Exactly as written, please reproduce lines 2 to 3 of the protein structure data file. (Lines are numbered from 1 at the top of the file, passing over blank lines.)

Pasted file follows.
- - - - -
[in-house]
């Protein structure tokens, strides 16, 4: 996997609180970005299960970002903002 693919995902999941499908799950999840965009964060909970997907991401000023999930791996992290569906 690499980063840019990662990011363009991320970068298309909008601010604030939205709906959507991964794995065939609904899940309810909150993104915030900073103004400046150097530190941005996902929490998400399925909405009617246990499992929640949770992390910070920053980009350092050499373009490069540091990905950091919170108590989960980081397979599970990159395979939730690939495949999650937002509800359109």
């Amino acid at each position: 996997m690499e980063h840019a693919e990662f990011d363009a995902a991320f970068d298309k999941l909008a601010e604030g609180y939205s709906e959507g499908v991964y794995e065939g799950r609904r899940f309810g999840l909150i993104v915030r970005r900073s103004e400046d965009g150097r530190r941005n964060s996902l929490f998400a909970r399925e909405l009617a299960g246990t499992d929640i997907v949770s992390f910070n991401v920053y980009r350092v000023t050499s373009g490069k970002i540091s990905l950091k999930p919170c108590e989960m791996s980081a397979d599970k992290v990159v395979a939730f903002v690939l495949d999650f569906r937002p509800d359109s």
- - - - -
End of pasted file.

């Protein structure tokens, strides 16, 4: 996997609180970005299960970002903002 693919995902999941499908799950999840965009964060909970997907991401000023999930791996992290569906 690499980063840019990662990011363009991320970068298309909008601010604030939205709906959507991964794995065939609904899940309810909150993104915030900073103004400046150097530190941005996902929490998400399925909405009617246990499992929640949770992390910070920053980009350092050499373009490069540091990905950091919170108590989960980081397979599970990159395979939730690939495949999650937002509800359109």
């Amino acid at each position: 996997m690499e980063h840019a693919e990662f990011d363009a995902a991320f970068d298309k999941l909008a601010e604030g609180y939205s709906e959507g499908v991964y794995e065939g799950r609904r899940f309810g999840l909150i993104v915030r970005r900073s103004e400046d965009g150097r530190r941005n964060s996902l929490f998400a909970r399925e909405l009617a299960g246990t499992d929640i997907v949770s992390f910070n991401v920053y980009r350092v000023t050499s373009g490069k970002i540091s990905l950091k999930p919170c108590e989960m791996s980081a397979d599970k992290v990159v395979a939730f903002v690939l495949d999650f569906r937002p509800d359109s």